“One of the very first sessions, I didn’t talk at all. I just wouldn’t say anything. I was like, ‘I’m not crazy. I don’t need to be here.’”
Biles went on to state how her therapist helped her process her feelings and deal with her anxiety. Now, she is a major advocate for others who could benefit from receiving mental health assistance from a therapist or other resources.
Very few people would argue against Oscar-winning actress Halle Berry being one of the most beautiful and talented actresses to ever grace movie and television screens. But as beautiful and talented as she is, did you know that she not only dealt with mental illness, but once tried to take her own life because of a mental illness episode?
In a 2007 Parade magazine interview, Berry told the magazine that she became so depressed after her public breakup and failed marriage of nearly five years with former professional Major League Baseball star David Justice that she literally tried to commit suicide from the carbon monoxide fumes she had running from her car. She felt taking her life would help rid herself of the emotional and mental anguish she was experiencing.
Her words were telling, but indicative of what many of us deal with personally internally when faced with serious challenges. Relative to her emotional and mental state, Berry stated:
“My sense of worth was so low. I had to reprogram myself to see the good in me.”
Berry admitted to the magazine that a vision of her mother finding her dead body in her vehicle after having committed suicide came to her, which prevented her from carrying out the act of suicide. Berry later sought counseling and therapy and credits those things with helping her take control of her life and dealing with the many emotional and mental challenges she faced.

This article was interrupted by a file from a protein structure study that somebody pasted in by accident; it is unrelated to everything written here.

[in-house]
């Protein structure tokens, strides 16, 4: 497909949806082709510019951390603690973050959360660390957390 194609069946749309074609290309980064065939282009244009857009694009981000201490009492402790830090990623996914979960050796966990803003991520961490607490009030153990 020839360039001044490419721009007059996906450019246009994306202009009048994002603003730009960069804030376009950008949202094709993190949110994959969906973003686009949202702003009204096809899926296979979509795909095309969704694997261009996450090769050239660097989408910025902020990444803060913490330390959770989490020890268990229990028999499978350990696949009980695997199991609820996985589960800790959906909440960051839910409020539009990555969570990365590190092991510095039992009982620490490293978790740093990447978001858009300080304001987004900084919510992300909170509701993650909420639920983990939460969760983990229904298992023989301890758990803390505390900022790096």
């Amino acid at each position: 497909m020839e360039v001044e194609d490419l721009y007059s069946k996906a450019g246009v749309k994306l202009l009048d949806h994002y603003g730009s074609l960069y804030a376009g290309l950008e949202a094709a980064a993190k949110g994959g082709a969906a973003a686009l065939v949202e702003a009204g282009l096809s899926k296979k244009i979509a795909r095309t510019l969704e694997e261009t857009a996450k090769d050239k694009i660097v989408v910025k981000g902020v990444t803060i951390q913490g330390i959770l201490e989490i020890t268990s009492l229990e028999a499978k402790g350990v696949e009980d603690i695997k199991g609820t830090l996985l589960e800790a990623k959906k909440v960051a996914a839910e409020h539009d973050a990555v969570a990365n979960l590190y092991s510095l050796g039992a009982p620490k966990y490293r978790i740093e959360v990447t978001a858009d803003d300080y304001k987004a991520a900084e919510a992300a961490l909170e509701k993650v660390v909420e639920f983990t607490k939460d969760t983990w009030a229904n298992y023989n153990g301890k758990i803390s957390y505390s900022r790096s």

How many people may have received a vision like the one Berry had, yet still carried out the act of suicide, or never sought help before making that permanent decision?
There are so many more stories that can be shared about people we know in the public realm, but what about the people we personally know who are members of our families, our friends, our co-workers, our colleagues, and more importantly, what about you?
Do you struggle with depression, anxiety, hopelessness, bipolar disorder, anger issues, mood swings, social withdrawal, lack of drive and initiative, excessive fear, constant nervousness, disconnect from the real world, erratic behavior, or thoughts of suicide?
Have you ever taken the time to do self-introspection so that you can be aware of your own feelings, behaviors, and emotions?
Don’t ignore the signs. Get help today. Many people have health insurance and don’t even realize that mental health services are covered as part of their health insurance plans. Call your health insurance provider today to make sure you are covered for mental health services and utilize that important component of your plan today.
As we have stated, the Forward Times has dedicated the month of May to highlighting the importance of mental health as part of Mental Health Awareness Month.
If you or someone you know needs mental health information, resources, or advice, please contact either of the following agencies:
National Alliance on Mental Illness
National Institute of Mental Health (NIMH)
Now is the time to look within and seek the help of others as you deal with any mental health challenges you may be experiencing. The time is now!